## Hard Mathematical Problems in Cryptography and Coding Theory

##### Doctoral thesis

##### Åpne

##### Permanent lenke

https://hdl.handle.net/1956/21965##### Utgivelsesdato

2020-04-28##### Metadata

Vis full innførsel##### Samlinger

##### Sammendrag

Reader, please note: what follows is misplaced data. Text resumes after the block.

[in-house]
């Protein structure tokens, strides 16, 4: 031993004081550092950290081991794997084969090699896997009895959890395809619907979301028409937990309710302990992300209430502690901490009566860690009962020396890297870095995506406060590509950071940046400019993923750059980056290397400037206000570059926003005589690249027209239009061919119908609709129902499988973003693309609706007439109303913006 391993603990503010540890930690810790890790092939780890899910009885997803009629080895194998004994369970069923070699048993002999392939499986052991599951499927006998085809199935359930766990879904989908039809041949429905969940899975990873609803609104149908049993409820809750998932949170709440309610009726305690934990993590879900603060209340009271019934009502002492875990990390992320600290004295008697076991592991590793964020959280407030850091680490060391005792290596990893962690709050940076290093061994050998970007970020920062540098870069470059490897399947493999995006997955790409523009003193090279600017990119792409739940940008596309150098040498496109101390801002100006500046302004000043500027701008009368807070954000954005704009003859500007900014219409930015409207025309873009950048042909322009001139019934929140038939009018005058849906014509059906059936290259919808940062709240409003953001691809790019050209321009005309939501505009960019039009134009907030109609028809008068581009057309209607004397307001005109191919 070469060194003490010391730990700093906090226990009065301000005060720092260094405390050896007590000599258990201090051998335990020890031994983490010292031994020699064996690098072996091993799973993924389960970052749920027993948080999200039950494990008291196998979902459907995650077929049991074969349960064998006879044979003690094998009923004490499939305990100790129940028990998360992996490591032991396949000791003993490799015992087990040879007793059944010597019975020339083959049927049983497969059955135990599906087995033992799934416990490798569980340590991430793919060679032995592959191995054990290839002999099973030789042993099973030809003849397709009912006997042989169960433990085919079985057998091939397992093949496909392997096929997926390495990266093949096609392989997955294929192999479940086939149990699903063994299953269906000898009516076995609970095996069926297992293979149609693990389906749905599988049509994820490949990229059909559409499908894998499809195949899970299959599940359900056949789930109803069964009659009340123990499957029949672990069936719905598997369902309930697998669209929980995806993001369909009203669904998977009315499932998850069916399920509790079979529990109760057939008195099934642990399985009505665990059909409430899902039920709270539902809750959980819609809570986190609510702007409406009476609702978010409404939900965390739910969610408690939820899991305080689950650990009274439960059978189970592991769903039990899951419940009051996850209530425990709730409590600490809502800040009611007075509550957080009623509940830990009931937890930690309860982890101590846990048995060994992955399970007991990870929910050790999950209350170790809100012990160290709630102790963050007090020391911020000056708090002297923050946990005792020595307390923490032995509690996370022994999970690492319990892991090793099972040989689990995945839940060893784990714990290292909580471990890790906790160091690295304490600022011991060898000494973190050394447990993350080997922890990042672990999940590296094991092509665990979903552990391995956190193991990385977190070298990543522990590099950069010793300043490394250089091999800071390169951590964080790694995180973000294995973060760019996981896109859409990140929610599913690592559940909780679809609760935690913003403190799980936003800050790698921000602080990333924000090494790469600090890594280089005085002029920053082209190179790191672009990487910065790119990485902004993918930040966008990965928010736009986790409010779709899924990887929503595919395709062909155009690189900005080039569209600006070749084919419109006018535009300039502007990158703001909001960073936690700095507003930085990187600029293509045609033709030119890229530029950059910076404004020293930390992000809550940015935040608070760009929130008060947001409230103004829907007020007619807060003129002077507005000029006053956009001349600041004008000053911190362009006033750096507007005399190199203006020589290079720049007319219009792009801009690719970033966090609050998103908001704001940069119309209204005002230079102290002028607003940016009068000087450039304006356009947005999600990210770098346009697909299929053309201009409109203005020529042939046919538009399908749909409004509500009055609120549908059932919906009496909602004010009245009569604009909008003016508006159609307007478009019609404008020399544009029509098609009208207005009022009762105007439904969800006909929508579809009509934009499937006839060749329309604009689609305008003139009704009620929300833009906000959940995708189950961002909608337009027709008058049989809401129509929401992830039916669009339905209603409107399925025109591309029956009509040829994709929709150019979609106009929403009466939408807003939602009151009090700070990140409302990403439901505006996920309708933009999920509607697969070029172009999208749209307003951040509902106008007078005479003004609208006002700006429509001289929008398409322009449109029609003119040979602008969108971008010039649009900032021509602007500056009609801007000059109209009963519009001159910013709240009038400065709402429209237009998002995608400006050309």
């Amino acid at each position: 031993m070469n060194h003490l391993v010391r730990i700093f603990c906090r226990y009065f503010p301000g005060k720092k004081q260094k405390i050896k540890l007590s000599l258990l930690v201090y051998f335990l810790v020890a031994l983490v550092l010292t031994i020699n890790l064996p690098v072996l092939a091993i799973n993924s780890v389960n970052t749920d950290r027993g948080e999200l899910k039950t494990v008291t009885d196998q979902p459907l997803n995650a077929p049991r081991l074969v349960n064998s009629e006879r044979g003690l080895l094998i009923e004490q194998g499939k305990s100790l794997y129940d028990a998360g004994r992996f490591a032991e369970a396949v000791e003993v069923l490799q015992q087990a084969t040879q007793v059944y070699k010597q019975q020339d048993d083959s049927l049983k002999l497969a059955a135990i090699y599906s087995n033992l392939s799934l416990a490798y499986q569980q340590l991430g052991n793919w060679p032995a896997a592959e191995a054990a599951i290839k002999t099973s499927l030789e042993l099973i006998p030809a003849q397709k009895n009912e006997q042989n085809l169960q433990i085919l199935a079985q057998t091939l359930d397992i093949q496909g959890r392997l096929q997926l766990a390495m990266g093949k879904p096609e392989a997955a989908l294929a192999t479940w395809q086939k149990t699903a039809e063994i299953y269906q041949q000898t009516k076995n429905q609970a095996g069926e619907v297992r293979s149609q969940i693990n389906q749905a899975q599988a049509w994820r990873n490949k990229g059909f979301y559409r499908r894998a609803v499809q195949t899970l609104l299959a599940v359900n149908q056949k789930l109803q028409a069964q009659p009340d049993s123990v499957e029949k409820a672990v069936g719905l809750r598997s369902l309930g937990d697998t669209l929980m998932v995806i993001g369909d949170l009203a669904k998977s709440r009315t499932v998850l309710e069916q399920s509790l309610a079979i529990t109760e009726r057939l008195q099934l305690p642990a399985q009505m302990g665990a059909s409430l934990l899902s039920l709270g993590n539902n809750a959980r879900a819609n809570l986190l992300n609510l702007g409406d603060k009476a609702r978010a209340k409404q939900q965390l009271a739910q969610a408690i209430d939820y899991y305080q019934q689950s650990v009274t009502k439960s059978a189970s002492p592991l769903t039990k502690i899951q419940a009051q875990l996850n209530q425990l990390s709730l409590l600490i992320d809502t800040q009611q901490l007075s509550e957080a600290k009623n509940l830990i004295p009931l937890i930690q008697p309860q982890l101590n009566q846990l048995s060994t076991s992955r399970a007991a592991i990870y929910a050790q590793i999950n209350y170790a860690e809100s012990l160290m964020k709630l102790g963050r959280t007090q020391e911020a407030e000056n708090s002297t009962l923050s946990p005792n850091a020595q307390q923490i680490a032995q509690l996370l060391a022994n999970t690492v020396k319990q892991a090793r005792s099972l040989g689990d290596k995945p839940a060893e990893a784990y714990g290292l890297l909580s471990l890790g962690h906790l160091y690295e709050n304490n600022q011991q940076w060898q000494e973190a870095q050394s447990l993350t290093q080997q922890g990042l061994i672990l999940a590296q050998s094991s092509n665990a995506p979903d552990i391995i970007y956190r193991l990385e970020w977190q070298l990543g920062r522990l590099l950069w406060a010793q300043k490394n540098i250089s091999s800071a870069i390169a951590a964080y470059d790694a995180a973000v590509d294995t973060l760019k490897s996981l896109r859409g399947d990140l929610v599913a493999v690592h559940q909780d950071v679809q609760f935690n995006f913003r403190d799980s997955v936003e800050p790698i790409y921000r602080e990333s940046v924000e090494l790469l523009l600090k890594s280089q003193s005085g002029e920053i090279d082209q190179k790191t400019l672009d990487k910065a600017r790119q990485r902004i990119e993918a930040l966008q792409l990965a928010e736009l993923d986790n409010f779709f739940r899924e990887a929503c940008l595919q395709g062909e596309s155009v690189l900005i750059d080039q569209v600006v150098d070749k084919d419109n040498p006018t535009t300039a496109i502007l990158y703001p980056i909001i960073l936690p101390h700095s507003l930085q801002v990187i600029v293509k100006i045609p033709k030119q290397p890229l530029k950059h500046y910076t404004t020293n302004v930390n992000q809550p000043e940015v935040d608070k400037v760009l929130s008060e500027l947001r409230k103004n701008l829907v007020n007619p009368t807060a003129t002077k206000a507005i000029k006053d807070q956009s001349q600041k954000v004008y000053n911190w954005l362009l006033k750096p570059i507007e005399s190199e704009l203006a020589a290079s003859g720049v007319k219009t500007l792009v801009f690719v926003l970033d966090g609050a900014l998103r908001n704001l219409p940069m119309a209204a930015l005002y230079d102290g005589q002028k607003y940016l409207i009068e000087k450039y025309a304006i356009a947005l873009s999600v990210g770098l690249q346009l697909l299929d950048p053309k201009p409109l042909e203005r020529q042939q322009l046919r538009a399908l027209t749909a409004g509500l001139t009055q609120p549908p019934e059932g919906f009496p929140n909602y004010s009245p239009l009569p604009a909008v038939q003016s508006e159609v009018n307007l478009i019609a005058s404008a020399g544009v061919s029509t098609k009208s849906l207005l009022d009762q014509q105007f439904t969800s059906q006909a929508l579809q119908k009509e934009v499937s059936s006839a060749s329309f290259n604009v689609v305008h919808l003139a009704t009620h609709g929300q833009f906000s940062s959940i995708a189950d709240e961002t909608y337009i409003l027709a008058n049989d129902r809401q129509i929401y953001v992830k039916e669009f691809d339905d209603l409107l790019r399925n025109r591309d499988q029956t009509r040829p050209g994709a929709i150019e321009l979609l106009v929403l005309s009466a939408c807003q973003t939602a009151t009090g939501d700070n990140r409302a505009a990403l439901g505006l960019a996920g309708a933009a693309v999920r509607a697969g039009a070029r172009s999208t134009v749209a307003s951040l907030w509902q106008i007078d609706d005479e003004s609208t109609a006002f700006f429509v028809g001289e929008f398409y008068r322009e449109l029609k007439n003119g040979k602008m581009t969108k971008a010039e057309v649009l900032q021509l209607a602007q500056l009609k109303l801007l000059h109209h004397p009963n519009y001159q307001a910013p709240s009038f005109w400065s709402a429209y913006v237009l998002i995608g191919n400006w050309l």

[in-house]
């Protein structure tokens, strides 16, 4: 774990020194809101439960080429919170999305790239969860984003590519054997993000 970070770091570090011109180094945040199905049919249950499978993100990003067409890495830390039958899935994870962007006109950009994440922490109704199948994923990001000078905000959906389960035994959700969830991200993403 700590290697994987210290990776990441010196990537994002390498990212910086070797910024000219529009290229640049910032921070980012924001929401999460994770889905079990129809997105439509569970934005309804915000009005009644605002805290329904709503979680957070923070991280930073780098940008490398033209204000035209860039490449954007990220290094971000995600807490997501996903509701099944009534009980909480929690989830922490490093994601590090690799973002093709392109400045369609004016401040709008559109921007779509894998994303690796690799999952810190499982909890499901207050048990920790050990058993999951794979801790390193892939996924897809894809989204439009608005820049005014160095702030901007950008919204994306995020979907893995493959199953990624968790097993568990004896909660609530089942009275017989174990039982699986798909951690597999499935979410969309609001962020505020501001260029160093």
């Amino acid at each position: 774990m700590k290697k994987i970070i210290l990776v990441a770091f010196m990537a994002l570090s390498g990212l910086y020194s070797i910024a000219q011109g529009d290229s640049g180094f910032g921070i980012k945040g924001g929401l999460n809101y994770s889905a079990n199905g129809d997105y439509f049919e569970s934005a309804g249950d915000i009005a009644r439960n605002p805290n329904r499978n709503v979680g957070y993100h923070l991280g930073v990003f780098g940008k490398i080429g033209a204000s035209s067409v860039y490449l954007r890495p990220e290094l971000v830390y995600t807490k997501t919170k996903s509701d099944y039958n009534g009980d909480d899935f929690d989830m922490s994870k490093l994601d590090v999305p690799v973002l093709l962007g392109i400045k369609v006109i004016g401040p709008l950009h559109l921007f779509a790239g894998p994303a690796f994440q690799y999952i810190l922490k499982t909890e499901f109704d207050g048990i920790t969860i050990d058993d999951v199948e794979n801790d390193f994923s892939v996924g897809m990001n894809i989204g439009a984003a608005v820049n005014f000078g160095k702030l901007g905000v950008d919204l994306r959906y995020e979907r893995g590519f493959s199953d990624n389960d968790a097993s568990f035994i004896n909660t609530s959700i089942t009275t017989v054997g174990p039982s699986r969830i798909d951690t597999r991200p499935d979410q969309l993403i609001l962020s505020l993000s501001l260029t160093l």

In this thesis, we are concerned with certain interesting computationally hard problems and the complexities of their associated algorithms. All of these problems share a common feature in that they all arise from, or have applications to, cryptography, or the theory of error correcting codes. Each chapter in the thesis is based on a stand-alone paper which attacks a particular hard problem. The problems and the techniques employed in attacking them are described in detail. The first problem concerns integer factorization: given a positive integer \(N\). the problem is to find the unique prime factors of \(N\). This problem, which was historically of only academic interest to number theorists, has in recent decades assumed a central importance in public-key cryptography. We propose a method for factorizing a given integer using a graph-theoretic algorithm employing Binary Decision Diagrams (BDD). The second problem that we consider is related to the classification of certain naturally arising classes of error correcting codes, called self-dual additive codes over the finite field of four elements, \(GF(4)\). We address the problem of classifying self-dual additive codes, determining their weight enumerators, and computing their minimum distance. There is a natural relation between self-dual additive codes over \(GF(4)\) and graphs via isotropic systems. Utilizing the properties of the corresponding graphs, and again employing Binary Decision Diagrams (BDD) to compute the weight enumerators, we can obtain a theoretical speed up of the previously developed algorithm for the classification of these codes. The third problem that we investigate deals with one of the central issues in cryptography, which has historical origins in the theory of geometry of numbers, namely the shortest vector problem in lattices. One method which is used both in theory and practice to solve the shortest vector problem is by enumeration algorithms. Lattice enumeration is an exhaustive search whose goal is to find the shortest vector given a lattice basis as input. In our work, we focus on speeding up the lattice enumeration algorithm, and we propose two new ideas to this end. The shortest vector in a lattice can be written as \({\bf s} = v_1{\bf b}_1+v_2{\bf b}_2+\ldots+v_n{\bf b}_n\). where \(v_i \in \mathbb{Z}\) are integer coefficients and \({\bf b}_i\) are the lattice basis vectors. We propose an enumeration algorithm, called hybrid enumeration, which is a greedy approach for computing a short interval of possible integer values for the coefficients \(v_i\) of a shortest lattice vector. Second, we provide an algorithm for estimating the signs \(+\) or \(-\) of the coefficients \(v_1,v_2,\ldots,v_n\) of a shortest vector \({\bf s}=\sum_{i=1}^{n} v_i{\bf b}_i\). Both of these algorithms results in a reduction in the number of nodes in the search tree. Finally, the fourth problem that we deal with arises in the arithmetic of the class groups of imaginary quadratic fields. We follow the results of Soleng and Gillibert pertaining to the class numbers of some sequence of imaginary quadratic fields arising in the arithmetic of elliptic and hyperelliptic curves and compute a bound on the effective estimates for the orders of class groups of a family of imaginary quadratic number fields. That is, suppose \(f(n)\) is a sequence of positive numbers tending to infinity. Given any positive real number \(L\). an effective estimate is to find the smallest positive integer \(N = N(L)\) depending on \(L\) such that \(f(n) > L\) for all \(n > N\). In other words, given a constant \(M > 0\). we find a value \(N\) such that the order of the ideal class \(I_n\) in the ring \(R_n\) (provided by the homomorphism in Soleng's paper) is greater than \(M\) for any \(n>N\). In summary, in this thesis we attack some hard problems in computer science arising from arithmetic, geometry of numbers, and coding theory, which have applications in the mathematical foundations of cryptography and error correcting codes.